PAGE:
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Teen Mom Shares Her Story

Hannah with her sons and Aunt Cindy

Hannah is a young mother we’re spotlighting this month to help educate teens about the challenges of teen pregnancy. We had a little Q&A session with Hannah in which she shared her experiences as a teen mom.

Can you tell us what it was like becoming pregnant as a teen?
I was in high school when I became pregnant so that in itself was difficult. I basically skipped my childhood so that was hard, especially when my friends were enjoying a regular teenage life. But everything had changed and nothing was more important than my baby so I knew I had to take it seriously and behave responsibly.

How did you handle school?
I stayed in school for the first four months of my pregnancy. After that, I took online classes. When I returned to high school about a year later, I was dual enrolled and took classes at Gainesville State as well, where I graduated with honors.

From there, I went to college at North Georgia and then transferred to Brenau University, where I entered their nursing program. I also graduated with honors from there and now have my bachelor’s degree in nursing.

What motivated you?
My son was my biggest motivation. I wanted to give him a better life. I also wanted to prove to myself that I wasn’t going to be a statistic. Getting pregnant in high school meant facing a lot of judgment and criticism. I was told I wouldn’t amount to anything and that I wouldn’t even graduate high school. For me, regardless of my circumstances, my dreams were more important and I didn’t want to give up on them.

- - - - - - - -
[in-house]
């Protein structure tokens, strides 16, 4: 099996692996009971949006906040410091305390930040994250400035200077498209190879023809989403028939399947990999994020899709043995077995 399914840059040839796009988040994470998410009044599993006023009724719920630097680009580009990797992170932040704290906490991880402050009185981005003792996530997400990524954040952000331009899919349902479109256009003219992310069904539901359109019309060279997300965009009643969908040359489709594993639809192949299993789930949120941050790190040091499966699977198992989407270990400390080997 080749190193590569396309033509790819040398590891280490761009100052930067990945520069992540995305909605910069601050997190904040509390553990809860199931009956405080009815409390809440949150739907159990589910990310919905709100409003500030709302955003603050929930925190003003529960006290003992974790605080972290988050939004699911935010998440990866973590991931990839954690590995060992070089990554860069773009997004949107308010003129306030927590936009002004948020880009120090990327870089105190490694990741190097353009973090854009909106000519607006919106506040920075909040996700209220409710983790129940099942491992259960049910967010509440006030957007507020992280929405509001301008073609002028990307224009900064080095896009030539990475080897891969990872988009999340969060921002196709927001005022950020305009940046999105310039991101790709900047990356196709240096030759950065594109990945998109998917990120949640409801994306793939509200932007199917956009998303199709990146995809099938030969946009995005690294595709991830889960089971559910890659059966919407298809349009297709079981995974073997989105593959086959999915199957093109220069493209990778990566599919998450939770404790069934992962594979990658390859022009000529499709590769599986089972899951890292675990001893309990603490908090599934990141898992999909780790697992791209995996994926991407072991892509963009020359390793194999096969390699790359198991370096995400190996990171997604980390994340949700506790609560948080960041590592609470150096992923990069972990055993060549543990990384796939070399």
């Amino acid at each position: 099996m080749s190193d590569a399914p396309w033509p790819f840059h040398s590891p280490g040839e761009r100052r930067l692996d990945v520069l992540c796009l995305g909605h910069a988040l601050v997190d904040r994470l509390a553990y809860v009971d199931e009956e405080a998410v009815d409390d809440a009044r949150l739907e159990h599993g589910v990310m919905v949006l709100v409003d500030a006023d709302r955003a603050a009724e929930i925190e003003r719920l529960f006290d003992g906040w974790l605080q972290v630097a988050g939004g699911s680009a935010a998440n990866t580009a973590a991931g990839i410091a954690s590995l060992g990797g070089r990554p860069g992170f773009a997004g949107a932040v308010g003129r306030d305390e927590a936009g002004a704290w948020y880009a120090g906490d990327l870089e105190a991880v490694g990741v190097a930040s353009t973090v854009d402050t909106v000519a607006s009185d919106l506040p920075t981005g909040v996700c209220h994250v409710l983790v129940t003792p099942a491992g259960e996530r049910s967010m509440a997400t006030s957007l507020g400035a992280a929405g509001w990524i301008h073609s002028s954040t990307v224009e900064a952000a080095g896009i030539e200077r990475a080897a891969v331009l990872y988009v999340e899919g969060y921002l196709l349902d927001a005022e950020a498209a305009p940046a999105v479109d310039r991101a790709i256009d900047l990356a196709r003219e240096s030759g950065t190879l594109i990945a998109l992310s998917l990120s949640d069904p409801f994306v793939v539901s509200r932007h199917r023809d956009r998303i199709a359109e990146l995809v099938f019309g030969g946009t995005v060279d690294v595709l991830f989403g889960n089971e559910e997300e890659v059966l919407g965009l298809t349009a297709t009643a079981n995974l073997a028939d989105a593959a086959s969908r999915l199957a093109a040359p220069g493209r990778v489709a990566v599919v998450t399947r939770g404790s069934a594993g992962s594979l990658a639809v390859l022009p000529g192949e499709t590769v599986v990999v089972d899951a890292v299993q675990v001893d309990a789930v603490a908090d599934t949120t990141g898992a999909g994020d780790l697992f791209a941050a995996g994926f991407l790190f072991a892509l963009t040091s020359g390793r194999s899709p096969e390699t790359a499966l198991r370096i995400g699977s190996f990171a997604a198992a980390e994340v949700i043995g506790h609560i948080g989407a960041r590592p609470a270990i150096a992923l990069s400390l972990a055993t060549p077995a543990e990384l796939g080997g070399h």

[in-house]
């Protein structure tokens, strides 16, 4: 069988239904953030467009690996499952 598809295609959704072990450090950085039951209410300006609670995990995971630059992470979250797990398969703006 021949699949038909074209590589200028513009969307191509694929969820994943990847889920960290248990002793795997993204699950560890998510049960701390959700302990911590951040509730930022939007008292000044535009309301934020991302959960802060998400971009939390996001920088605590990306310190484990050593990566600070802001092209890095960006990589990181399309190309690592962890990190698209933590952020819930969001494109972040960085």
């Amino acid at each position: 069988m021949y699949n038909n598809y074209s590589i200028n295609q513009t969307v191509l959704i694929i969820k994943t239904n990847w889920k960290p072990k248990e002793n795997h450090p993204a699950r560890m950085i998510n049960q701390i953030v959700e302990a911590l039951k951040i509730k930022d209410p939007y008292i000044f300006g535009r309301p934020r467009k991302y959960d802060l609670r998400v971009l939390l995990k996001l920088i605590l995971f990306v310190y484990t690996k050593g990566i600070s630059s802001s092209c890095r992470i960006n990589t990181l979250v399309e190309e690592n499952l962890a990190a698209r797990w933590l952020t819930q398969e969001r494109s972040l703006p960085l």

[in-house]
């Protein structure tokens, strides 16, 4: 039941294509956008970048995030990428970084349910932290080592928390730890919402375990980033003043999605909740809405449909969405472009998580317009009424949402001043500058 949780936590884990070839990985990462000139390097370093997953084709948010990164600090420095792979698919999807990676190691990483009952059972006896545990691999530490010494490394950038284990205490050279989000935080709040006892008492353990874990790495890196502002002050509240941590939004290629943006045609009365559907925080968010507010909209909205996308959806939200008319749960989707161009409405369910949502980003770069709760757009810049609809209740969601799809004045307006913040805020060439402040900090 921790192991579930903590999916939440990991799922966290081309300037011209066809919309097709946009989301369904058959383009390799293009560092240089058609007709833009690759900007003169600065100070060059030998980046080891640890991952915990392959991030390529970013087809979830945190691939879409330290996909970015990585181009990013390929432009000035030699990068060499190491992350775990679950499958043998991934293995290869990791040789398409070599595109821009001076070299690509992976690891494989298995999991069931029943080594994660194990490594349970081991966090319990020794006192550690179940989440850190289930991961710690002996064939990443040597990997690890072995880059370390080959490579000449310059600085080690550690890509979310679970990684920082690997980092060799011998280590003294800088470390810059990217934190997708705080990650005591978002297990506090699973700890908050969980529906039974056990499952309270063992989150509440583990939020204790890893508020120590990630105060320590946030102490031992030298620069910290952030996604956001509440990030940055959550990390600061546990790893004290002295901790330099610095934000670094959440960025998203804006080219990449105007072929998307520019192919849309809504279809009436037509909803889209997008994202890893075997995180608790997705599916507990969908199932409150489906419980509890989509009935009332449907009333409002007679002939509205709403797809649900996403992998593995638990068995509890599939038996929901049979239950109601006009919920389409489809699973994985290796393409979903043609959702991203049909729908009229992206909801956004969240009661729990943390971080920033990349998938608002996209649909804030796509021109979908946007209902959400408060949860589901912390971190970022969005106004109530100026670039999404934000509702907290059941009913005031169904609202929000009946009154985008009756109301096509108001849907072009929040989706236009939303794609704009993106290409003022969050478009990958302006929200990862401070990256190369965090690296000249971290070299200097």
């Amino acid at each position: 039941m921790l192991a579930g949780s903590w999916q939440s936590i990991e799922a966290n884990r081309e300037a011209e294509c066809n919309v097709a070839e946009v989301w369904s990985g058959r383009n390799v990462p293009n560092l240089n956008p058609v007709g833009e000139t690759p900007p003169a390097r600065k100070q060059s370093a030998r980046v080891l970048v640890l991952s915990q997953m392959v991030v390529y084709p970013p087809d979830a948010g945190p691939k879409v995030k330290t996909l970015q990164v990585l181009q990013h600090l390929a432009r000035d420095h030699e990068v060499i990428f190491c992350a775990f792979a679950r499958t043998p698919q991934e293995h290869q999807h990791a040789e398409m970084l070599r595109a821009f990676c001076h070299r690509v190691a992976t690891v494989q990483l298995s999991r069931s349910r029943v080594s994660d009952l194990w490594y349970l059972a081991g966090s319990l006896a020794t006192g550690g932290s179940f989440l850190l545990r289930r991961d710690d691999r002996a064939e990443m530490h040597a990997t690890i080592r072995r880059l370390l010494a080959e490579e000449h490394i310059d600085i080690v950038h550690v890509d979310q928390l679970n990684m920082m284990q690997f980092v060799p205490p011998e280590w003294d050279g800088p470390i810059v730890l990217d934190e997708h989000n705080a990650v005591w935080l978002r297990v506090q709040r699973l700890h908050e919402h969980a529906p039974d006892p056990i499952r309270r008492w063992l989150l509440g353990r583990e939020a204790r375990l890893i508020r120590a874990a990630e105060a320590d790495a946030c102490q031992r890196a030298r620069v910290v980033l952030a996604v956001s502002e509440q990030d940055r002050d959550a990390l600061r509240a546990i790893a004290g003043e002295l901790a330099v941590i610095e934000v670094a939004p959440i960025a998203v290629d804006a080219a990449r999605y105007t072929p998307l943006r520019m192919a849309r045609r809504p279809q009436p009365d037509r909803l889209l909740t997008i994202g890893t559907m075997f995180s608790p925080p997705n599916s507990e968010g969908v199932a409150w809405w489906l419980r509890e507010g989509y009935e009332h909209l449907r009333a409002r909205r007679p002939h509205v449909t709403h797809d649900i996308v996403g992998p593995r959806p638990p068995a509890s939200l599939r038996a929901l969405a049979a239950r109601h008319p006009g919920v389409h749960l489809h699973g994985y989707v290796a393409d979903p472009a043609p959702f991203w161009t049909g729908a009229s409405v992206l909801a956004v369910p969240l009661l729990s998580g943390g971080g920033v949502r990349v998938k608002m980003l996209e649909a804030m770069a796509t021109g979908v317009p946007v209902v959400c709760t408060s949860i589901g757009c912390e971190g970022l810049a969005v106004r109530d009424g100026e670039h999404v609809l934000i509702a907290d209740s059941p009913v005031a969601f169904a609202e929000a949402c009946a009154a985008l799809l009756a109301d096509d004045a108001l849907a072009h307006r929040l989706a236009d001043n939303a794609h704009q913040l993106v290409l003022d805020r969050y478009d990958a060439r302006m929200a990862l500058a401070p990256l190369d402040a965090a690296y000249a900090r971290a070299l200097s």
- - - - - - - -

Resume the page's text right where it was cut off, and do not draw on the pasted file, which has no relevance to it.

How did you handle child care?
I had an excellent support system. My parents were especially wonderful. They helped watch my son while I was in school or had to study. Without them, I don’t know where I would be. My grandparents and family friends also helped care for my son. Having a strong support system definitely played a huge role in my success.

How has your life changed since then?
There have been so many changes. I got married last May and gave birth to my second child in March of this year.

In regards to my career, I’ll be working as a nurse at the Ronnie Green Heart Center of Northeast Georgia. I worked there as a nurse extern in the cardiac Intensive Care Unit during my last year in college and upon completion, they offered me a position.

What would you like pregnant teens to know?
I want them to know that their life is not over. That there’s still hope for a bright future. And even though they’ll probably be told they can’t make it, it’s simply not true. Even when the judgment seems unbearable at times, they just have to push through. It’s not easy but they can do it. After all, if I can become a success story, anyone can.